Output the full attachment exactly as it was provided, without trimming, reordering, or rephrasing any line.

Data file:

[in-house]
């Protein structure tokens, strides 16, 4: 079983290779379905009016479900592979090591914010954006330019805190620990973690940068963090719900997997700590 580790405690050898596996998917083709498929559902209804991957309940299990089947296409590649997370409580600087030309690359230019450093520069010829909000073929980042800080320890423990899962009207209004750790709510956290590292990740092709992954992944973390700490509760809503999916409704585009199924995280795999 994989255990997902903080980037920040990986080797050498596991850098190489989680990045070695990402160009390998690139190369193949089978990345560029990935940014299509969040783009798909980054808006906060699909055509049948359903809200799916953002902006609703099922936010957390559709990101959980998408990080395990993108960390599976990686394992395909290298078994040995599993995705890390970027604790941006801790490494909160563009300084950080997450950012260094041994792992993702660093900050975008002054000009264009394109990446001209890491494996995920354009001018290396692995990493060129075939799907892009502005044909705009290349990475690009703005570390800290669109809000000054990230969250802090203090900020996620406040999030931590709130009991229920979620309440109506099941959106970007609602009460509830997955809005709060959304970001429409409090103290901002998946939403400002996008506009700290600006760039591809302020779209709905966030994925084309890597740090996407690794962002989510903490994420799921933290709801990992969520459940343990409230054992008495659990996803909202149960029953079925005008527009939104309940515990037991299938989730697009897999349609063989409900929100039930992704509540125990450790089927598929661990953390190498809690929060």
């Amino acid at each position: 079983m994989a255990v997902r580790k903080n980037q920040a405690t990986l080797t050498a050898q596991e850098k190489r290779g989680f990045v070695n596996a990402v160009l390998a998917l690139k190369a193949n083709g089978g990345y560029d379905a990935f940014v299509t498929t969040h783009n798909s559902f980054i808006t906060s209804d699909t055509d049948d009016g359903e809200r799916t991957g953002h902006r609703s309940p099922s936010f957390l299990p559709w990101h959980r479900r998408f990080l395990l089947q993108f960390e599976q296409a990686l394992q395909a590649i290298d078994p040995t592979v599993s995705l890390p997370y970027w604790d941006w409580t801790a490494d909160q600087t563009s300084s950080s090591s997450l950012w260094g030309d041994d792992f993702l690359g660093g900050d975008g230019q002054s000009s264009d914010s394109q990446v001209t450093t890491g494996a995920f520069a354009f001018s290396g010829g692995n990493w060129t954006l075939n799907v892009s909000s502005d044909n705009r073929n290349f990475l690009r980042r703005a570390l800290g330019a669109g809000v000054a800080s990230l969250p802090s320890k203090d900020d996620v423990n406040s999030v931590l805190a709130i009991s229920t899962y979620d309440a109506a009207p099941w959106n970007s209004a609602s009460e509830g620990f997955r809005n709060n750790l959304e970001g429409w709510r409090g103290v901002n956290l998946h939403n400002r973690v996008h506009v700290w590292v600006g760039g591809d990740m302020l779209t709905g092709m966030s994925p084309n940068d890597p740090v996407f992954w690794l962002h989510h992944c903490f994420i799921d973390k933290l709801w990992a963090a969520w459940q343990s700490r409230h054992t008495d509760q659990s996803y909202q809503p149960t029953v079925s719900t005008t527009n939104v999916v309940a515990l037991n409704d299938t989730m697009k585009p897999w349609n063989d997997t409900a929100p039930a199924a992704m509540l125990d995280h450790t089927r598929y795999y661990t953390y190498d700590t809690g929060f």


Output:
[in-house]
């Protein structure tokens, strides 16, 4: 079983290779379905009016479900592979090591914010954006330019805190620990973690940068963090719900997997700590 580790405690050898596996998917083709498929559902209804991957309940299990089947296409590649997370409580600087030309690359230019450093520069010829909000073929980042800080320890423990899962009207209004750790709510956290590292990740092709992954992944973390700490509760809503999916409704585009199924995280795999 994989255990997902903080980037920040990986080797050498596991850098190489989680990045070695990402160009390998690139190369193949089978990345560029990935940014299509969040783009798909980054808006906060699909055509049948359903809200799916953002902006609703099922936010957390559709990101959980998408990080395990993108960390599976990686394992395909290298078994040995599993995705890390970027604790941006801790490494909160563009300084950080997450950012260094041994792992993702660093900050975008002054000009264009394109990446001209890491494996995920354009001018290396692995990493060129075939799907892009502005044909705009290349990475690009703005570390800290669109809000000054990230969250802090203090900020996620406040999030931590709130009991229920979620309440109506099941959106970007609602009460509830997955809005709060959304970001429409409090103290901002998946939403400002996008506009700290600006760039591809302020779209709905966030994925084309890597740090996407690794962002989510903490994420799921933290709801990992969520459940343990409230054992008495659990996803909202149960029953079925005008527009939104309940515990037991299938989730697009897999349609063989409900929100039930992704509540125990450790089927598929661990953390190498809690929060």
């Amino acid at each position: 079983m994989a255990v997902r580790k903080n980037q920040a405690t990986l080797t050498a050898q596991e850098k190489r290779g989680f990045v070695n596996a990402v160009l390998a998917l690139k190369a193949n083709g089978g990345y560029d379905a990935f940014v299509t498929t969040h783009n798909s559902f980054i808006t906060s209804d699909t055509d049948d009016g359903e809200r799916t991957g953002h902006r609703s309940p099922s936010f957390l299990p559709w990101h959980r479900r998408f990080l395990l089947q993108f960390e599976q296409a990686l394992q395909a590649i290298d078994p040995t592979v599993s995705l890390p997370y970027w604790d941006w409580t801790a490494d909160q600087t563009s300084s950080s090591s997450l950012w260094g030309d041994d792992f993702l690359g660093g900050d975008g230019q002054s000009s264009d914010s394109q990446v001209t450093t890491g494996a995920f520069a354009f001018s290396g010829g692995n990493w060129t954006l075939n799907v892009s909000s502005d044909n705009r073929n290349f990475l690009r980042r703005a570390l800290g330019a669109g809000v000054a800080s990230l969250p802090s320890k203090d900020d996620v423990n406040s999030v931590l805190a709130i009991s229920t899962y979620d309440a109506a009207p099941w959106n970007s209004a609602s009460e509830g620990f997955r809005n709060n750790l959304e970001g429409w709510r409090g103290v901002n956290l998946h939403n400002r973690v996008h506009v700290w590292v600006g760039g591809d990740m302020l779209t709905g092709m966030s994925p084309n940068d890597p740090v996407f992954w690794l962002h989510h992944c903490f994420i799921d973390k933290l709801w990992a963090a969520w459940q343990s700490r409230h054992t008495d509760q659990s996803y909202q809503p149960t029953v079925s719900t005008t527009n939104v999916v309940a515990l037991n409704d299938t989730m697009k585009p897999w349609n063989d997997t409900a929100p039930a199924a992704m509540l125990d995280h450790t089927r598929y795999y661990t953390y190498d700590t809690g929060f």